Constrained Maximum Likelihood

CML solves the general maximum likelihood problem subject to general constraints on the parameters - linear or nonlinear, equality or inequality.

Key Features

  • Fast Procedures: fastCML, fastCMLBoot, fastCMLBayes, fastCMLProfile, fastCMLPflClimits
  • New "Kiss-Monster" random numbers used in the bootstrap and random line search procedures
  • Multiple Point Numerical Gradients
  • Grid Search Method
  • Trust Region Method

Major Features of CML

  • fastCML, fastCMLBoot, fastCMLBayes, fastCMLProfile, and fastCMLPflClimits can speed convergence times from 10 to 180 percent over earlier versions of CML, depending on the type of problem.
  • CML includes built-in models for estimating numerous limited dependent variable models, including exponential, exponential gamma, and Pareto duration models with or without censoring, Poisson, truncated Poisson, hurdle Poisson, seemingly unrelated regression Poisson, and latent variable Poisson models.

CML uses the Sequential Quadratic Programming method in combination with several descent methods selectable by the user - Newton-Raphson, quasi-Newton (i.e, DFP and BFGS), scaled quasi-Newton, and BHHH. There are also several selectable line search methods. A Trust Region method is also available which prevents saddle point solutions. Gradients can be user-provided or numerically calculated.

CML provides for statistical inference for constrained statistical models. Confidence limits may be computed from selected methods. Choices include:

  • Newton-Raphson
  • quasi-Newton (DFP and BFGS)
  • scaled quasi-Newton
  • BHHH
  • PCRG
  • steepest descent
  • Confidence limits may be computed using bootstrap or Bayesian methods (using a weighted likelihood bootstrap) or by inverting Wald or likelihood ratio statistics. Confidence limits from inverting the likelihood ratio statistic are profile likelihood confidence limits.
  • A trust region method constrains the direction at each iteration to an interval. This prevents poor starting values from pushing current estimates into far off regions. It also aids in resisting convergence at saddle points.
  • A grid search method keeps CML working when it would otherwise halt without convergence. In most cases convergence is eventually achieved.
  • Gradients can be numerically calculated or provided by the user. Accuracy is considerably improved by adding points to the usual numerical gradient calculation. Greater accuracy is gained by adding more points.
  • The bootstrap and Bayesian procedures and the random line search algorithm implement the new "Kiss-Monster" random number generator introduced in GAUSS 3.6. This generator has a period of approximately 10^8859, long enough for any serious Monte Carlo work.

Several examples are included with CML, including tobit, nonlinear curve fitting, simultaneous equations, nonlinear simultaneous equations, and factor analysis models.


CML is especially suited for models with complex constraints on parameters. The GARCH model, for example, requires a number of inequality constraints to ensure the stationarity of the model. Because CML provides for general nonlinear constraints, it is possible to enforce any type of constraint. The GARCH model requires a number of inequality constraints to ensure the stationarity of the model.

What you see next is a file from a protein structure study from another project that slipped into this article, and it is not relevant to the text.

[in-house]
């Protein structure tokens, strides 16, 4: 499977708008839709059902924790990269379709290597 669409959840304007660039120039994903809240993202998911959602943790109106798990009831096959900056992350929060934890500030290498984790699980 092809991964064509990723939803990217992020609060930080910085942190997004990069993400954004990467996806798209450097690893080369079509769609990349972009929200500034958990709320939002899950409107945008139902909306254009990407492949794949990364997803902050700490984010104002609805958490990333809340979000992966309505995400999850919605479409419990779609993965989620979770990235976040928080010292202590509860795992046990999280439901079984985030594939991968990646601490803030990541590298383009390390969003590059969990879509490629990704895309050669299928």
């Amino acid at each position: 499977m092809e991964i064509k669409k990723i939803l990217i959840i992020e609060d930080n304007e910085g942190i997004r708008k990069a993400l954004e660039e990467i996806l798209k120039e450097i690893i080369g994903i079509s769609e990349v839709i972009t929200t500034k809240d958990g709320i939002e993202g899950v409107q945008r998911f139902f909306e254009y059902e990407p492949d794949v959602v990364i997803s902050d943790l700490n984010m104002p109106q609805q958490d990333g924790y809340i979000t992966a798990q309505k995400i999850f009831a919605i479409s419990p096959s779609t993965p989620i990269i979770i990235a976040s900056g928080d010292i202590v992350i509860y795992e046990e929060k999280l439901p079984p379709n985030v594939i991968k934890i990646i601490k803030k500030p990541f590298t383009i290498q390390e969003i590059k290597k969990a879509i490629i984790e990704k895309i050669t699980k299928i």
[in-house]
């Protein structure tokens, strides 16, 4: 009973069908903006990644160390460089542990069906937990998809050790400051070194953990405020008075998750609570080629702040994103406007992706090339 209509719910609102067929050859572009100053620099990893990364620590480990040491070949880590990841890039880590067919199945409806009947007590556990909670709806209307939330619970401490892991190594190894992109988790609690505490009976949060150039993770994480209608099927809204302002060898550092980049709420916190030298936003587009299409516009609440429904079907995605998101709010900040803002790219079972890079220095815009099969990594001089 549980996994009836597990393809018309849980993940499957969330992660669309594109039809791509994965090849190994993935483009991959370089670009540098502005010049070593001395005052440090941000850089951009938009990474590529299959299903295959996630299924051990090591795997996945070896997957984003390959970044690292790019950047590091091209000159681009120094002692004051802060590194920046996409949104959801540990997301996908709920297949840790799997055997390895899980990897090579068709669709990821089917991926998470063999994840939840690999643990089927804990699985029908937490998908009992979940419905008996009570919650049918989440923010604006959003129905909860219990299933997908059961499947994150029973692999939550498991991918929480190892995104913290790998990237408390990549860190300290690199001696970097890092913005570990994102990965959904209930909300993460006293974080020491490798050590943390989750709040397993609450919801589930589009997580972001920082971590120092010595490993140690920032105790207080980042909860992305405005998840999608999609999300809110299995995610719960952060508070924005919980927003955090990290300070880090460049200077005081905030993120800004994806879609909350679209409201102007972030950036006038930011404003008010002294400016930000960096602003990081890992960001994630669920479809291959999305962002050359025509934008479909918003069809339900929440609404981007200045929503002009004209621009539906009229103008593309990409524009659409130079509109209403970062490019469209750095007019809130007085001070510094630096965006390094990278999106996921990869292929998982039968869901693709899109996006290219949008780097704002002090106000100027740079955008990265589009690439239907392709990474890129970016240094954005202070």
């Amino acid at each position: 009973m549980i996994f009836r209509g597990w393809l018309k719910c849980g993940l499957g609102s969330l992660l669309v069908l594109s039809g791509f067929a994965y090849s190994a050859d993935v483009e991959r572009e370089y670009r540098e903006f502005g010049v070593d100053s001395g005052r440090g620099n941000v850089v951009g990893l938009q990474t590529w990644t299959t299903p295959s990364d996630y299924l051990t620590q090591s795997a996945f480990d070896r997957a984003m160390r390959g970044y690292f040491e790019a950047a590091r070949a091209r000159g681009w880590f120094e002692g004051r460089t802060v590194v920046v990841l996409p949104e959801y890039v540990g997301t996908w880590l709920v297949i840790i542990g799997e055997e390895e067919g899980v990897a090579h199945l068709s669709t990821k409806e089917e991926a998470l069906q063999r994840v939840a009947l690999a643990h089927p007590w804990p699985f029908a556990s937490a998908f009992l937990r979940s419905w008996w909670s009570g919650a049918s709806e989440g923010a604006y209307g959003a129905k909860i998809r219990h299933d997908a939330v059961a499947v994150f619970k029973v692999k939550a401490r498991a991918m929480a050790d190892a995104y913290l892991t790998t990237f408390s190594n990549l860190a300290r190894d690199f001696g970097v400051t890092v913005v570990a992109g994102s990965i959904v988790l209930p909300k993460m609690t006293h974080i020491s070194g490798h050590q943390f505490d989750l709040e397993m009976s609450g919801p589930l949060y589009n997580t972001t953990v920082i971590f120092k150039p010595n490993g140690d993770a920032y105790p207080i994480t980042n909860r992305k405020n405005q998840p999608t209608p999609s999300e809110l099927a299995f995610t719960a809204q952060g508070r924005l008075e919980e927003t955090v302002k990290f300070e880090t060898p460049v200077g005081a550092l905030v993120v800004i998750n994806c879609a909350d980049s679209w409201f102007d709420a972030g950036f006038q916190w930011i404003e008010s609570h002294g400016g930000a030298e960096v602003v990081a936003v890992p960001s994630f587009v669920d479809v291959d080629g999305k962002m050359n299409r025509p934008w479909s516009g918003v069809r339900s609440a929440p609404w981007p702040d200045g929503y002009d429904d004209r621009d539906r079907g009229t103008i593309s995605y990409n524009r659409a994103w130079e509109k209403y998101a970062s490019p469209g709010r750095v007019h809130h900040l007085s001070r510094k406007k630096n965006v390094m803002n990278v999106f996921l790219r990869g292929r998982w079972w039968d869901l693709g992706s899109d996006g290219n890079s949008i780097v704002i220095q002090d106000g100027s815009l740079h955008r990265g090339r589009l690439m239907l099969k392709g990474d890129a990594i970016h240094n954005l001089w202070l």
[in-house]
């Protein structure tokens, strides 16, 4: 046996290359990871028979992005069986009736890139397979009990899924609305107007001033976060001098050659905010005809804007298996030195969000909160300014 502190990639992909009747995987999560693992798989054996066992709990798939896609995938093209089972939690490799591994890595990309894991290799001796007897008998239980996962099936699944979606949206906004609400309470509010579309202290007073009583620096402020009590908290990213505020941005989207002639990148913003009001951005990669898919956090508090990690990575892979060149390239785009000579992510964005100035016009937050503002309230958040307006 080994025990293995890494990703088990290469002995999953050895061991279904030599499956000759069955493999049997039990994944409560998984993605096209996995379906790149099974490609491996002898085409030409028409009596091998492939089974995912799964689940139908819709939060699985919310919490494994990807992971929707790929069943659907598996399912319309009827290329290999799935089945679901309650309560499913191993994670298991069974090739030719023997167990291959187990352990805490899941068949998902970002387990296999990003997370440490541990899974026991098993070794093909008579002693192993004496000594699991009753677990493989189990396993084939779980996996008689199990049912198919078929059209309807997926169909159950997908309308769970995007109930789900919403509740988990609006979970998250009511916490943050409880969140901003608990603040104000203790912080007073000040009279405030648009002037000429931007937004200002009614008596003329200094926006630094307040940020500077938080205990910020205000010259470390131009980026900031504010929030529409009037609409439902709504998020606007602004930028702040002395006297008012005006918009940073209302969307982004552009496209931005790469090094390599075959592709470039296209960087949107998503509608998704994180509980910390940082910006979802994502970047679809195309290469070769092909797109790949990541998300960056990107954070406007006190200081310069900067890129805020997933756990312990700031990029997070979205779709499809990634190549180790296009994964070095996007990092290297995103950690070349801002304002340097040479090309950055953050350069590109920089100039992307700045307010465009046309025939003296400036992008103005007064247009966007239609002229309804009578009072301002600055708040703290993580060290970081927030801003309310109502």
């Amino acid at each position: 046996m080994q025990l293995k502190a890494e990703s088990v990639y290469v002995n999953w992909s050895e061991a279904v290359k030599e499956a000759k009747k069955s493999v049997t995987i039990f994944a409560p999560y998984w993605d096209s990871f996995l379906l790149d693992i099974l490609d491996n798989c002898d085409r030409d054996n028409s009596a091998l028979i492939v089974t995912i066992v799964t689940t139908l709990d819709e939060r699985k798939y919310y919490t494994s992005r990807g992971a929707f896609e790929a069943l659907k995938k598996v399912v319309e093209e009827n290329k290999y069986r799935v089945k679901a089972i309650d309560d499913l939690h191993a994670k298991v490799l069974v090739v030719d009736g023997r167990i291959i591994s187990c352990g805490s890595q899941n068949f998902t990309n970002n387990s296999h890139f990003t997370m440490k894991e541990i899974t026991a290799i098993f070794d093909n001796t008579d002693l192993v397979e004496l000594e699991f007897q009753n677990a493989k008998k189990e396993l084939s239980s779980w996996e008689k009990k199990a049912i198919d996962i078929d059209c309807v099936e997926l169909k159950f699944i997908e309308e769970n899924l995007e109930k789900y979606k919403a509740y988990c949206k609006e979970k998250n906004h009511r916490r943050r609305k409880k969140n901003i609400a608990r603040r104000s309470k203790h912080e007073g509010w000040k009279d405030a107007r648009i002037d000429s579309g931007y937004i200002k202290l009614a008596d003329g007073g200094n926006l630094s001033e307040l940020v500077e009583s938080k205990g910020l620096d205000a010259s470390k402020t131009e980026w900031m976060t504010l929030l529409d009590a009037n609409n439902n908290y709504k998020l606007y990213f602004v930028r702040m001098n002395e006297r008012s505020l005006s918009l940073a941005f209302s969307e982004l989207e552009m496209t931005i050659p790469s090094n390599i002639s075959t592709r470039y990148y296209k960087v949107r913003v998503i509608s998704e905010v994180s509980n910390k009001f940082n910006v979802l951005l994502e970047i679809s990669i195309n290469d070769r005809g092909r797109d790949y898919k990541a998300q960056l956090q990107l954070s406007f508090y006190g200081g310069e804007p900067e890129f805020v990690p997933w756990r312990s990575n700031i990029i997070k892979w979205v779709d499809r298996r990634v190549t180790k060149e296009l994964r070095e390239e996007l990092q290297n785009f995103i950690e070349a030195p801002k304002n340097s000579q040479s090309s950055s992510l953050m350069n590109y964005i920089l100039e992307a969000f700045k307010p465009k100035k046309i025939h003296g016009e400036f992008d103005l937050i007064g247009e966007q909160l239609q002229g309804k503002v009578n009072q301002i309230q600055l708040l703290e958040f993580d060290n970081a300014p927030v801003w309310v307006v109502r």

In the first example, a TGARCH(2,2) model is estimated where the residuals are assumed to have a Student's t distribution in order to measure the "fatness" or platykurtosis of the tails of the observed distribution of a well-known stock index measured monthly. The "NU" parameter, the "degrees of freedom" parameter in the t distribution, must be greater than 2, but the extent to which it is greater than 2 indicates the amount of platykurtosis. In this case, the index is clearly lplatykurtotic.

The "delta2" parameter is on the constraint floor. A Lagrange multiplier is available for testing the constraint, which in this case is the same as the gradient and is equal to .0011. This, plus the fact that the lower confidence limits of the "alpha" parameters are on the constraint boundary, suggest that a TGARCH(1,1) model might be a better model. The following are the estimates for the TGARCH(1,1) model:

The likelihood ratio test of the TGARCH(2,2) model over the TGARCH(1,1) model is .4478 (=265*(2.91808-2.91639)) which is not statistically significant. The likelihood ratio of the TGARCH(1,1) over the GARCH(1,1) model, in which the errors are assumed to have a Normal distribution, is 9.9665 with 1 degree of freedom. We thus accept the TGARCH(1,1) model under the rule of parsimony over both the TGARCH(2,2) and GARCH(1,1) models.

The likelihood ratio statistic for the GARCH(1,1) model over an ordinary least squares model is 75.2043 with 4 degrees of freedom which is highly significant and is strong evidence for the GARCH specification of the stock index.

Here are kernel density plots of the distribution of the coefficients of the GARCH(1,1) model from a bootstrap:

CML provides for a variety of methods for statistical inference. Among them are the usual standard errors and t-statistics, confidence limits by inversion of the Wald statistic or the likelihood ratio statistic, Bayesian limits by the method of weighted likelihood bootstrap, as well as the usual bootstrap method.

Platform: Windows, LINUX and UNIX.

Requirements: GAUSS/GAUSS Light 3.6.23 or greater.